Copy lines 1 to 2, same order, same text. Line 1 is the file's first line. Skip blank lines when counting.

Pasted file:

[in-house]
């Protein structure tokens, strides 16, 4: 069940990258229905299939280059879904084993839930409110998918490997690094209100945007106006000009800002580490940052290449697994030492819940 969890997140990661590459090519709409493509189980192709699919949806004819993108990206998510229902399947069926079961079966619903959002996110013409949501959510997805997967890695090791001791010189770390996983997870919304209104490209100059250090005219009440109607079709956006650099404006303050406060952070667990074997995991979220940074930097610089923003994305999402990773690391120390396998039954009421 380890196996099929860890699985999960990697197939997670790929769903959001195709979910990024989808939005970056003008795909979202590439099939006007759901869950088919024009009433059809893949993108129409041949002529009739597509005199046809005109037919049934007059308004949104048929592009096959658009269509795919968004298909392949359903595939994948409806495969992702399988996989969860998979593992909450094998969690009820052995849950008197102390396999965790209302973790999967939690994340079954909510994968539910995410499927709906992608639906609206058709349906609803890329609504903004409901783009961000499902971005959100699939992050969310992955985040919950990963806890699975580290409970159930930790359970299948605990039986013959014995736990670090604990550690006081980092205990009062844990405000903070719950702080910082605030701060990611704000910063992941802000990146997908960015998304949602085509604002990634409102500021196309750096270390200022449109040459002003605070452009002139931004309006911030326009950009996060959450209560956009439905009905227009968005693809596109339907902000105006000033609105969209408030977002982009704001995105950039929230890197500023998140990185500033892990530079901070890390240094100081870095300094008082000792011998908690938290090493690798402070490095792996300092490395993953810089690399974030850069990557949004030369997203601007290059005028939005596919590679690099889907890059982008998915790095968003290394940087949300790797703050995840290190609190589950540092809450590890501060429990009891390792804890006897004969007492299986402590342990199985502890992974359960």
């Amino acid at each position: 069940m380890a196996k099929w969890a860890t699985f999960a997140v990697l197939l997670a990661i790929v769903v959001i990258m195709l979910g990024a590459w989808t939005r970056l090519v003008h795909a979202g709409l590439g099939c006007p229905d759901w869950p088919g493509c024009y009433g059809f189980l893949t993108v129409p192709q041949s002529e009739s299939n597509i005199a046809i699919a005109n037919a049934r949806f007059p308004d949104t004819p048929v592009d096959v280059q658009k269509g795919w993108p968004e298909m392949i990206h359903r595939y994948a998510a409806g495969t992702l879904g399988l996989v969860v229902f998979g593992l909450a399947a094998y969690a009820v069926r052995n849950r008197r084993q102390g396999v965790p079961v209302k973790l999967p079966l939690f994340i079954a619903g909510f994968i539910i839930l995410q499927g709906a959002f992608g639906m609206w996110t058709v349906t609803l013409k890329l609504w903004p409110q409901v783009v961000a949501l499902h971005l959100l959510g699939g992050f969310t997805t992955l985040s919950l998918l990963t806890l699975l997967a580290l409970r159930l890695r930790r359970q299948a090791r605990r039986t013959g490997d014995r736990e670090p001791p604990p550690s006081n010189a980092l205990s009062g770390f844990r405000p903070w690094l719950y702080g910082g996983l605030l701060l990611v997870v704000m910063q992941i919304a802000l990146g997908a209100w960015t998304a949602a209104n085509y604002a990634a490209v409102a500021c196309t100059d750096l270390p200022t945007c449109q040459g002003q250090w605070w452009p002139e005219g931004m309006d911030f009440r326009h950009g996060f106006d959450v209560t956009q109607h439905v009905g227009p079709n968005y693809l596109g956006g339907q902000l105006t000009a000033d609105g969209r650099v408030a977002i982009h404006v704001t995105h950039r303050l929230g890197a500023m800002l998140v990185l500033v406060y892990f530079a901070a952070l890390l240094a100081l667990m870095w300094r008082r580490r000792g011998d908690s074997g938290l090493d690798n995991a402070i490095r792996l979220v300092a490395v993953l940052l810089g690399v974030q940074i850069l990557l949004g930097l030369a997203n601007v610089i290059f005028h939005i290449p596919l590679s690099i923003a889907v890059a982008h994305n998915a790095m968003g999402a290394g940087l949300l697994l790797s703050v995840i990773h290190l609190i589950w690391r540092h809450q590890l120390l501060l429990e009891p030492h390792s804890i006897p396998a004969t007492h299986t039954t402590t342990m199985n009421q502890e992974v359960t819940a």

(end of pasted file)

[in-house]
């Protein structure tokens, strides 16, 4: 069940990258229905299939280059879904084993839930409110998918490997690094209100945007106006000009800002580490940052290449697994030492819940 969890997140990661590459090519709409493509189980192709699919949806004819993108990206998510229902399947069926079961079966619903959002996110013409949501959510997805997967890695090791001791010189770390996983997870919304209104490209100059250090005219009440109607079709956006650099404006303050406060952070667990074997995991979220940074930097610089923003994305999402990773690391120390396998039954009421 380890196996099929860890699985999960990697197939997670790929769903959001195709979910990024989808939005970056003008795909979202590439099939006007759901869950088919024009009433059809893949993108129409041949002529009739597509005199046809005109037919049934007059308004949104048929592009096959658009269509795919968004298909392949359903595939994948409806495969992702399988996989969860998979593992909450094998969690009820052995849950008197102390396999965790209302973790999967939690994340079954909510994968539910995410499927709906992608639906609206058709349906609803890329609504903004409901783009961000499902971005959100699939992050969310992955985040919950990963806890699975580290409970159930930790359970299948605990039986013959014995736990670090604990550690006081980092205990009062844990405000903070719950702080910082605030701060990611704000910063992941802000990146997908960015998304949602085509604002990634409102500021196309750096270390200022449109040459002003605070452009002139931004309006911030326009950009996060959450209560956009439905009905227009968005693809596109339907902000105006000033609105969209408030977002982009704001995105950039929230890197500023998140990185500033892990530079901070890390240094100081870095300094008082000792011998908690938290090493690798402070490095792996300092490395993953810089690399974030850069990557949004030369997203601007290059005028939005596919590679690099889907890059982008998915790095968003290394940087949300790797703050995840290190609190589950540092809450590890501060429990009891390792804890006897004969007492299986402590342990199985502890992974359960």